Friday, January 14, 2011

lessons learned at a company holiday party

In the grand Western Judeo-Christian tradition, all companies are required to host an event wherein people who normally spend their time wishing for large icicles to fall on each other can gather around a bar and drink away their remaining neurons.

This event may be held in December, or, if your company is populated by face-painting sloths, in the September following the holiday season.1

One of the best parts of a company holiday party is the forced interaction with people with whom you share no common bond outside of the fact that you both happen to perform your drastically different functions for the same company. These interactions are typically much more uncomfortable for my coworkers, mainly because I am impervious to feeling awkward when staring at someone long after the conversation has died down.

Just kidding! I feel nothing but awkward in all facets of my life, at every moment. They, of course, feel nothing, because they are doused in alcohol. So I get to spend the evening going from one awkward drunk encounter to another, praying that people while drunk do actually forget everything that happens to them, including the hideously bad dancing they are subjected to.2

The first key to a successful holiday party is to announce a vague dress code. This might be done by informing the entire office that you don't need to dress up, and that the dress code is "smart".

Now, if you were a young lad from Utah, you might assume that "smart" means "basically anything you happen to have in the suitcase you are still living out of". Though this is roughly approximately correct, it is actually nowhere near by anything like correct. Let me encourage you to wear that suit you left home, thinking that you would be the most overdressed person in the crowded sweaty Moroccan-themed bar, lest you find yourself in a natty sweater3 surrounded by a set of individuals who appear to have walked straight out of the casino scene in a James Bond novel.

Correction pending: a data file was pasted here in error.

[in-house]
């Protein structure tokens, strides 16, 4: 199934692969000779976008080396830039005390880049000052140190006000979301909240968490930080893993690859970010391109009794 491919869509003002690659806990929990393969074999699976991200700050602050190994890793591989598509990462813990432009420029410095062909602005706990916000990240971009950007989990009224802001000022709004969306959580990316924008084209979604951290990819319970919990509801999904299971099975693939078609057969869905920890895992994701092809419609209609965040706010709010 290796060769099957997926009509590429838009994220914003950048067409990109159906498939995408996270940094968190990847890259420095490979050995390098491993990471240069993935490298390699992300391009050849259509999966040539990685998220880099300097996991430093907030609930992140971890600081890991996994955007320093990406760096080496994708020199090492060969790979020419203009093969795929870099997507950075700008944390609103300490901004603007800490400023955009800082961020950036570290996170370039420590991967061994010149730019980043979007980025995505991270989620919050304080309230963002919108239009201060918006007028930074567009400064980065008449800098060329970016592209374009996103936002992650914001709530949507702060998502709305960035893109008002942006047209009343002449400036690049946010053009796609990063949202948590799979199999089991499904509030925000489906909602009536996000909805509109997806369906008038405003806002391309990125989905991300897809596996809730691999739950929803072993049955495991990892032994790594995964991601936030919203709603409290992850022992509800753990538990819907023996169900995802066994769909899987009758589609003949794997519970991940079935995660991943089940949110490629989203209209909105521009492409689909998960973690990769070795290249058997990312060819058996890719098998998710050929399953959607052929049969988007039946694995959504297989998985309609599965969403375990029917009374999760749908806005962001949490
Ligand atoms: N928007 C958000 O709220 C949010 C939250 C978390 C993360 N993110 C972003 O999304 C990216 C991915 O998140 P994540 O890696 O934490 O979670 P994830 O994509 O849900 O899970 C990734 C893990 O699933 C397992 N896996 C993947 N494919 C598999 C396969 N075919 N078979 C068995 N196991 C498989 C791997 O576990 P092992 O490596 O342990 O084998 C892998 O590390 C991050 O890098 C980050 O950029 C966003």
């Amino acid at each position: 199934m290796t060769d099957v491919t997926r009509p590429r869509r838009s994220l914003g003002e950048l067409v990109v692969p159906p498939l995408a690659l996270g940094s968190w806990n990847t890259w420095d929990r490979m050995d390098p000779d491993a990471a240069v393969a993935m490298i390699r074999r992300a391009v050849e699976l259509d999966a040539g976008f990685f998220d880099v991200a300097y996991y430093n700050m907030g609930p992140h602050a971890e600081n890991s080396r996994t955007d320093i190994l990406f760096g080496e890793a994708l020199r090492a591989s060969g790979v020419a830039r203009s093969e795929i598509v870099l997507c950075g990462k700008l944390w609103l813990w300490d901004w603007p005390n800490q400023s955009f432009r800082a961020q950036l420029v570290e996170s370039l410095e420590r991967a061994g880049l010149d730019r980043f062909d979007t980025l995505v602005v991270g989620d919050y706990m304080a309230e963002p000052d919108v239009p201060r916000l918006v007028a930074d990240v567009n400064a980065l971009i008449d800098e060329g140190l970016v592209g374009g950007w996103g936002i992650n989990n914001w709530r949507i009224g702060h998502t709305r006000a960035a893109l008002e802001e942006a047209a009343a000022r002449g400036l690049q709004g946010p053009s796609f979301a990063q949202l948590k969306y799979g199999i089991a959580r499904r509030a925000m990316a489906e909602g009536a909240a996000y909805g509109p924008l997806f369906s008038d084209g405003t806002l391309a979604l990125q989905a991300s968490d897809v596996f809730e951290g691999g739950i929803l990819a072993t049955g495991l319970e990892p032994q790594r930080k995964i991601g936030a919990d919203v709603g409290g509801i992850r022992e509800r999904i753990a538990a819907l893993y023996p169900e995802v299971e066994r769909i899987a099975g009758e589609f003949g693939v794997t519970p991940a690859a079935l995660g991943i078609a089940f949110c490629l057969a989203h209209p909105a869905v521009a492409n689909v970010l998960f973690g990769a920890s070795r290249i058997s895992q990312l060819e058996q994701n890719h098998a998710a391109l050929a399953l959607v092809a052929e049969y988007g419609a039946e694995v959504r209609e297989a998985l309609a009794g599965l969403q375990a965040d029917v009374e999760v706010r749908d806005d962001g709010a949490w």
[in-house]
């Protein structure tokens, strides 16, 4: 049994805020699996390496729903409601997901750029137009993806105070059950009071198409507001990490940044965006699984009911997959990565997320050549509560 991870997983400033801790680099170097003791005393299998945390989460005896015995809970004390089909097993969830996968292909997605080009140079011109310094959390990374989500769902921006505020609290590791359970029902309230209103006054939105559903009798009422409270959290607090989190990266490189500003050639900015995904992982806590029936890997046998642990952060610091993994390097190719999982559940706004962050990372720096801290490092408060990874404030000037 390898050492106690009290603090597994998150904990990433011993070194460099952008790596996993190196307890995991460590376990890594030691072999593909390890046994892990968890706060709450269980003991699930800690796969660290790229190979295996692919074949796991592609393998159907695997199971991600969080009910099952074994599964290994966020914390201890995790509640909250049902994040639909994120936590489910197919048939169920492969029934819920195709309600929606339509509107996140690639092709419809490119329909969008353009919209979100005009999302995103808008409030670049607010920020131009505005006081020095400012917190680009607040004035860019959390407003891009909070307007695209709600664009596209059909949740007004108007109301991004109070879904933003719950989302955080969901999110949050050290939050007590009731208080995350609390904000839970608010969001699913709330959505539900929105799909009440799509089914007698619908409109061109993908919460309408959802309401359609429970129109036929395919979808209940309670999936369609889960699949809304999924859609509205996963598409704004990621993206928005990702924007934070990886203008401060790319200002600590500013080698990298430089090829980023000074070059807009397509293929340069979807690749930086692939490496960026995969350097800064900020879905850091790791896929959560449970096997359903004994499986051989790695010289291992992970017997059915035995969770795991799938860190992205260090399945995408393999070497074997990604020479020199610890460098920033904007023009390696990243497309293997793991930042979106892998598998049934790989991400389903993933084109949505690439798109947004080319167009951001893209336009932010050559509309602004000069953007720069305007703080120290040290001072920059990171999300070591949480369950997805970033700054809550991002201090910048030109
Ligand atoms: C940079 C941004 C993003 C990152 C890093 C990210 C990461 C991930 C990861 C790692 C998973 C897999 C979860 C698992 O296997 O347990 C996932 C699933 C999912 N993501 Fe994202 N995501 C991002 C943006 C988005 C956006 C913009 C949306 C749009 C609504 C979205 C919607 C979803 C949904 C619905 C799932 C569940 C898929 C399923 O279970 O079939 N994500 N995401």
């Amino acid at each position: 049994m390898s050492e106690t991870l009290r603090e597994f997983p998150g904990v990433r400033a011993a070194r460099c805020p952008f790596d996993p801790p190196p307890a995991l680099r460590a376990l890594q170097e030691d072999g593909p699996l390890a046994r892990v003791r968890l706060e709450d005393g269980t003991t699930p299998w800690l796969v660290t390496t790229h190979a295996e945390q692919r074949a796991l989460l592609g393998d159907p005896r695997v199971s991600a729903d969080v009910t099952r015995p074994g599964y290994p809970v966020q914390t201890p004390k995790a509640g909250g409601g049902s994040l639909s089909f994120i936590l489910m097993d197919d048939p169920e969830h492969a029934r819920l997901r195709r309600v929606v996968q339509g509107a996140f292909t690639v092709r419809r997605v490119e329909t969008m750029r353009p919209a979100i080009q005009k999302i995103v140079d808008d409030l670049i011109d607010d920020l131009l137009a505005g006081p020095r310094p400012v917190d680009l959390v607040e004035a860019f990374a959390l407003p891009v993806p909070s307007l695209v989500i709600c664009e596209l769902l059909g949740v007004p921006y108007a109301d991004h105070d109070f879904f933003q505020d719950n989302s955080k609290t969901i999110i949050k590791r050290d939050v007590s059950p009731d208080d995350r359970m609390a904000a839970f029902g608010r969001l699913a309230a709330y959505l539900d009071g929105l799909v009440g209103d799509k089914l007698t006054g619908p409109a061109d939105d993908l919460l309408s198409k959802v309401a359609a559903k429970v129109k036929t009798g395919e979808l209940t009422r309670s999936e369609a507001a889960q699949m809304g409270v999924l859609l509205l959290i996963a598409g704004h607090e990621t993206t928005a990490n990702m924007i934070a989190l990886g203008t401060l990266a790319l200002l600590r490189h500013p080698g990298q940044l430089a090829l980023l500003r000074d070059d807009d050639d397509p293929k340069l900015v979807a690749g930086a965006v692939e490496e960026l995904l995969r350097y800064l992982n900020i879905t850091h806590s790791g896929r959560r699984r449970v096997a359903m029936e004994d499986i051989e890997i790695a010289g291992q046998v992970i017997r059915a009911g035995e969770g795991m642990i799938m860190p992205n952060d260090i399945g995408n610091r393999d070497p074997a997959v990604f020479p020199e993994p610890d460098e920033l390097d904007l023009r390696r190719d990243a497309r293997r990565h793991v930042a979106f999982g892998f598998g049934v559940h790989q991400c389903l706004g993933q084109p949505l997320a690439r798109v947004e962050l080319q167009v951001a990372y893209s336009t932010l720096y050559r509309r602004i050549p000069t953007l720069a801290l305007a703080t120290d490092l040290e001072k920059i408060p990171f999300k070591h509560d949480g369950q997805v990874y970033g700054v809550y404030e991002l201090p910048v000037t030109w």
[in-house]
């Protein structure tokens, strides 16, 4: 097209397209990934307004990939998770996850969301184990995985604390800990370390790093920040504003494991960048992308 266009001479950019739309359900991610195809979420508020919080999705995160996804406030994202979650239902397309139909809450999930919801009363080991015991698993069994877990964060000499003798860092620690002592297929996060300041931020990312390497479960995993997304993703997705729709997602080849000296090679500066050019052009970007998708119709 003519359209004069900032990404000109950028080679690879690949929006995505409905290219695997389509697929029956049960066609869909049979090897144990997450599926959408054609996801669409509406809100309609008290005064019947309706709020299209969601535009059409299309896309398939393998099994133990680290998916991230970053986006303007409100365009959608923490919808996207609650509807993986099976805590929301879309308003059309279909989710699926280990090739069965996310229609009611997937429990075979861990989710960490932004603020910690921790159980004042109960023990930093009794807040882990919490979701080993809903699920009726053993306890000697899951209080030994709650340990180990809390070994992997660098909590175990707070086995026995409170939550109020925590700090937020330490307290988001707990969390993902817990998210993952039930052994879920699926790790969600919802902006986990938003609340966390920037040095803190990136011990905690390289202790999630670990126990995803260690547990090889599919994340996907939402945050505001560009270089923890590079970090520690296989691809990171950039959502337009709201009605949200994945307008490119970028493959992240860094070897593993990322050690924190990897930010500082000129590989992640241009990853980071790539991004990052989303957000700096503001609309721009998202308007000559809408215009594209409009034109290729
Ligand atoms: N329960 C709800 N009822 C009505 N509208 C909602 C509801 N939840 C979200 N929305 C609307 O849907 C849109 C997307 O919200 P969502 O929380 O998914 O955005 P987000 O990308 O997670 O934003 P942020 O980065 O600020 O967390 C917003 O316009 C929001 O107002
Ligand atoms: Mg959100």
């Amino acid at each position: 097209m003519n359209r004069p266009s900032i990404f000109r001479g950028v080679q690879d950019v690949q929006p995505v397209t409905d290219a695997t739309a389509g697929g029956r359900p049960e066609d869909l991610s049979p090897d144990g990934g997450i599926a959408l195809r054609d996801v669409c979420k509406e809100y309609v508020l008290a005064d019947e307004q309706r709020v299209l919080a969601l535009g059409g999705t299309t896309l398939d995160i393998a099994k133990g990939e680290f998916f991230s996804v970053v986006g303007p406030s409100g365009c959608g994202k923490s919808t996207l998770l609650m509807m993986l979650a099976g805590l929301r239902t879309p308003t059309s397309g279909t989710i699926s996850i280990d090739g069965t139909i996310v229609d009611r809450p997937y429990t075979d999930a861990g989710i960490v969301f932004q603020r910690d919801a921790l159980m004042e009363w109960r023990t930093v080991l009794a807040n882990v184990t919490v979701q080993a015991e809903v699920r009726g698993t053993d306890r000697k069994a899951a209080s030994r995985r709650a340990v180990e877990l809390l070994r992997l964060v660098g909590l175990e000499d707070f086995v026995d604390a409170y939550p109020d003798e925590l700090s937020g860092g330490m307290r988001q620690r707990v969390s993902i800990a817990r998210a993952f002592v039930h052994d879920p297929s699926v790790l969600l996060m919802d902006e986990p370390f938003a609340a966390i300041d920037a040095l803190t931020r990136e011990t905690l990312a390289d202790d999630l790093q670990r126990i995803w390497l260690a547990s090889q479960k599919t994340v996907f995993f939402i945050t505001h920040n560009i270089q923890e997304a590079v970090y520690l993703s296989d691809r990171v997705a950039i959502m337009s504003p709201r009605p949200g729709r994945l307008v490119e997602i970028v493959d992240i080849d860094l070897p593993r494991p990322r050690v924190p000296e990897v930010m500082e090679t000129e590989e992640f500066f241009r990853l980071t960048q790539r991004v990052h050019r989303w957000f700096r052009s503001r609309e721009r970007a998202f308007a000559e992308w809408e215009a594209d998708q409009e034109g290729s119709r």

The second key to a successful holiday party is to hold said party in a tightly-enclosed space and fill the entire audistic capacity with the loudest British pop ever heard on the planet. This is the sort of environment you want to have when you have the following conversation with an individual several levels your senior:

Senior Coworker: I say, you're dressed poorly!

Me: Why, thank you.

Awkward pauses.

Senior Coworker: What do you have for breakfast?4

Nearby Tipsy Coworker: Eggs!

Me: Cereal!

Senior Coworker: (Displaying palpable confusion) Whaddya mean? For breakfast?

Me: Um, yes?

Senior Coworker: (Spending several moments trying to comprehend this monstrosity) Really? I guess I have cereal for dinner on some evenings, but for breakfast? I normally stick to a nice pot of porridge.

Me: Mumble gotta go see someone else mumble.

And lastly, the third key to a successful holiday party is to invite along a British Member of Parliament (MP), so as to heighten the entertainment of the party when one of his entourage (first identified as a Swedish MP, but this was later withdrawn) circles the room, bumping into people, eating out of serving trays with his fork, and desperately looking for a place to pee.

But have no fear. Holiday awkwardness will be spared when the Pole you are speaking to drops her glass, which manages to slice your hand as you pick it up. You're now free to leave.5

1. If it weren't for Sam, we never would have had one at all for that year. And lest my co-workers take offense, I am counting myself in the painted sloth assessment.
2. At one point last month I found myself doing the can-can with a drunk Brit, Jamaican, and Indian, all wearing Burger King crowns, with a belly dancer performing nearby. This was one of the more surreal experiences of my life.
3. Please, they call them jumpers. There's nothing quite like not only being insulted for underdressing, and then being told you are wearing a woman's sleeveless, collarless dress.
4. As stated, when you have nothing in common, you're left with the bare shards of slowly-dying conversations.
5. Lest my coworkers be insulted, I did enjoy myself, though not as much as my coworker who I called at ten the next morning to find he was just on his way home enjoyed himself. Though, to be honest, I much more appreciated the Germany holiday party, wherein I was allowed to talk to a gorgeous German for the balance of the evening, though we likely did not connect as much as my buddy did with the Swiss-German he met on the top of the Eiffel Tower, and pursued vigorously until finding out she was, wait for it, seventeen. I will never let him live that down as long as he lives.

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